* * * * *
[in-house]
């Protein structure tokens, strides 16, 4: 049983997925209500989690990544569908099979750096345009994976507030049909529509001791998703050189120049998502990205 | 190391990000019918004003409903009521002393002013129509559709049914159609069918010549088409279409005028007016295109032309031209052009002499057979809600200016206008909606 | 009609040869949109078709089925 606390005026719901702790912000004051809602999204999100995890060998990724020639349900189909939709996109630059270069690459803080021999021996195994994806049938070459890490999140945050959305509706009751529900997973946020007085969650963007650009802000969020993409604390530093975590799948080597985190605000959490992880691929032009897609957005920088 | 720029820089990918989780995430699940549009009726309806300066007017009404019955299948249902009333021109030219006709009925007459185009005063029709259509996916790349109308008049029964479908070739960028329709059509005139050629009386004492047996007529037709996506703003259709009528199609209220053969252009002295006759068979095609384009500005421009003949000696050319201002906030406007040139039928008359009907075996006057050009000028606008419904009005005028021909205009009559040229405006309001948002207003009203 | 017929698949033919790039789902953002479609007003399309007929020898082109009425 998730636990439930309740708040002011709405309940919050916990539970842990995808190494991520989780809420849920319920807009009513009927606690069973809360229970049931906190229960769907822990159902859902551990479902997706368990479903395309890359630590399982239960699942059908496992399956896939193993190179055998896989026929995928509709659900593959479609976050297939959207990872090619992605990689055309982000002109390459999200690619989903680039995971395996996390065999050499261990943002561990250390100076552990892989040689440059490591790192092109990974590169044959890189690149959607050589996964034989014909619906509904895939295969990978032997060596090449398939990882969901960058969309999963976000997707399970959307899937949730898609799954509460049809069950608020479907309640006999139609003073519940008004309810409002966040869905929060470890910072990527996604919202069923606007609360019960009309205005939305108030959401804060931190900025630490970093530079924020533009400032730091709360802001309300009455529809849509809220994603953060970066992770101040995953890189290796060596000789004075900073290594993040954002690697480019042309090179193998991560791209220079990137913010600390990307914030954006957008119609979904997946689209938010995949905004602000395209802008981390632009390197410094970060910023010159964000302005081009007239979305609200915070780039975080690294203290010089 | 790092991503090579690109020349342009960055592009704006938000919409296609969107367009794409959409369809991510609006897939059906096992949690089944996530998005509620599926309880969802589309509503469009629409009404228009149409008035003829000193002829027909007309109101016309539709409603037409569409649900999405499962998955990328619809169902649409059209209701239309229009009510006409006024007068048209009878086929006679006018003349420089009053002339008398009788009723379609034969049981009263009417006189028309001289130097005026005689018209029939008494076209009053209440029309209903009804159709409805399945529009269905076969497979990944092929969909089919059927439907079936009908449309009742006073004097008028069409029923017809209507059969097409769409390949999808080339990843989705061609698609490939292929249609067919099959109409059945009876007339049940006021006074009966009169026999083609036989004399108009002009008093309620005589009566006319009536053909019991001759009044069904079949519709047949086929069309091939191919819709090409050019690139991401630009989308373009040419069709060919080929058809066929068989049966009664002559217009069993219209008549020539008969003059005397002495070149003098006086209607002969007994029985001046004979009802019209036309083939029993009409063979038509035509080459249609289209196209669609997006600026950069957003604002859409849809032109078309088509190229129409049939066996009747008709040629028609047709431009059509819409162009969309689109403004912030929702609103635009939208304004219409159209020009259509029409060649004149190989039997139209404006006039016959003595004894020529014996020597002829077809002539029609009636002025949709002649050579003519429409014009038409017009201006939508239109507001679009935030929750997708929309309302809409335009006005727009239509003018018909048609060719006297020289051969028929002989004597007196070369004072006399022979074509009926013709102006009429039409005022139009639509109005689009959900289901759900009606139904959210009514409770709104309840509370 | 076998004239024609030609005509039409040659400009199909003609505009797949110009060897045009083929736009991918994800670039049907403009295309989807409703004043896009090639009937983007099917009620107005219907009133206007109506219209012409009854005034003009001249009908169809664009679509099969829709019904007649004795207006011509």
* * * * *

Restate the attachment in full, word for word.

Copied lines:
[in-house]
């Protein structure tokens, strides 16, 4: 049983997925209500989690990544569908099979750096345009994976507030049909529509001791998703050189120049998502990205 | 190391990000019918004003409903009521002393002013129509559709049914159609069918010549088409279409005028007016295109032309031209052009002499057979809600200016206008909606 | 009609040869949109078709089925 606390005026719901702790912000004051809602999204999100995890060998990724020639349900189909939709996109630059270069690459803080021999021996195994994806049938070459890490999140945050959305509706009751529900997973946020007085969650963007650009802000969020993409604390530093975590799948080597985190605000959490992880691929032009897609957005920088 | 720029820089990918989780995430699940549009009726309806300066007017009404019955299948249902009333021109030219006709009925007459185009005063029709259509996916790349109308008049029964479908070739960028329709059509005139050629009386004492047996007529037709996506703003259709009528199609209220053969252009002295006759068979095609384009500005421009003949000696050319201002906030406007040139039928008359009907075996006057050009000028606008419904009005005028021909205009009559040229405006309001948002207003009203 | 017929698949033919790039789902953002479609007003399309007929020898082109009425 998730636990439930309740708040002011709405309940919050916990539970842990995808190494991520989780809420849920319920807009009513009927606690069973809360229970049931906190229960769907822990159902859902551990479902997706368990479903395309890359630590399982239960699942059908496992399956896939193993190179055998896989026929995928509709659900593959479609976050297939959207990872090619992605990689055309982000002109390459999200690619989903680039995971395996996390065999050499261990943002561990250390100076552990892989040689440059490591790192092109990974590169044959890189690149959607050589996964034989014909619906509904895939295969990978032997060596090449398939990882969901960058969309999963976000997707399970959307899937949730898609799954509460049809069950608020479907309640006999139609003073519940008004309810409002966040869905929060470890910072990527996604919202069923606007609360019960009309205005939305108030959401804060931190900025630490970093530079924020533009400032730091709360802001309300009455529809849509809220994603953060970066992770101040995953890189290796060596000789004075900073290594993040954002690697480019042309090179193998991560791209220079990137913010600390990307914030954006957008119609979904997946689209938010995949905004602000395209802008981390632009390197410094970060910023010159964000302005081009007239979305609200915070780039975080690294203290010089 | 790092991503090579690109020349342009960055592009704006938000919409296609969107367009794409959409369809991510609006897939059906096992949690089944996530998005509620599926309880969802589309509503469009629409009404228009149409008035003829000193002829027909007309109101016309539709409603037409569409649900999405499962998955990328619809169902649409059209209701239309229009009510006409006024007068048209009878086929006679006018003349420089009053002339008398009788009723379609034969049981009263009417006189028309001289130097005026005689018209029939008494076209009053209440029309209903009804159709409805399945529009269905076969497979990944092929969909089919059927439907079936009908449309009742006073004097008028069409029923017809209507059969097409769409390949999808080339990843989705061609698609490939292929249609067919099959109409059945009876007339049940006021006074009966009169026999083609036989004399108009002009008093309620005589009566006319009536053909019991001759009044069904079949519709047949086929069309091939191919819709090409050019690139991401630009989308373009040419069709060919080929058809066929068989049966009664002559217009069993219209008549020539008969003059005397002495070149003098006086209607002969007994029985001046004979009802019209036309083939029993009409063979038509035509080459249609289209196209669609997006600026950069957003604002859409849809032109078309088509190229129409049939066996009747008709040629028609047709431009059509819409162009969309689109403004912030929702609103635009939208304004219409159209020009259509029409060649004149190989039997139209404006006039016959003595004894020529014996020597002829077809002539029609009636002025949709002649050579003519429409014009038409017009201006939508239109507001679009935030929750997708929309309302809409335009006005727009239509003018018909048609060719006297020289051969028929002989004597007196070369004072006399022979074509009926013709102006009429039409005022139009639509109005689009959900289901759900009606139904959210009514409770709104309840509370 | 076998004239024609030609005509039409040659400009199909003609505009797949110009060897045009083929736009991918994800670039049907403009295309989807409703004043896009090639009937983007099917009620107005219907009133206007109506219209012409009854005034003009001249009908169809664009679509099969829709019904007649004795207006011509």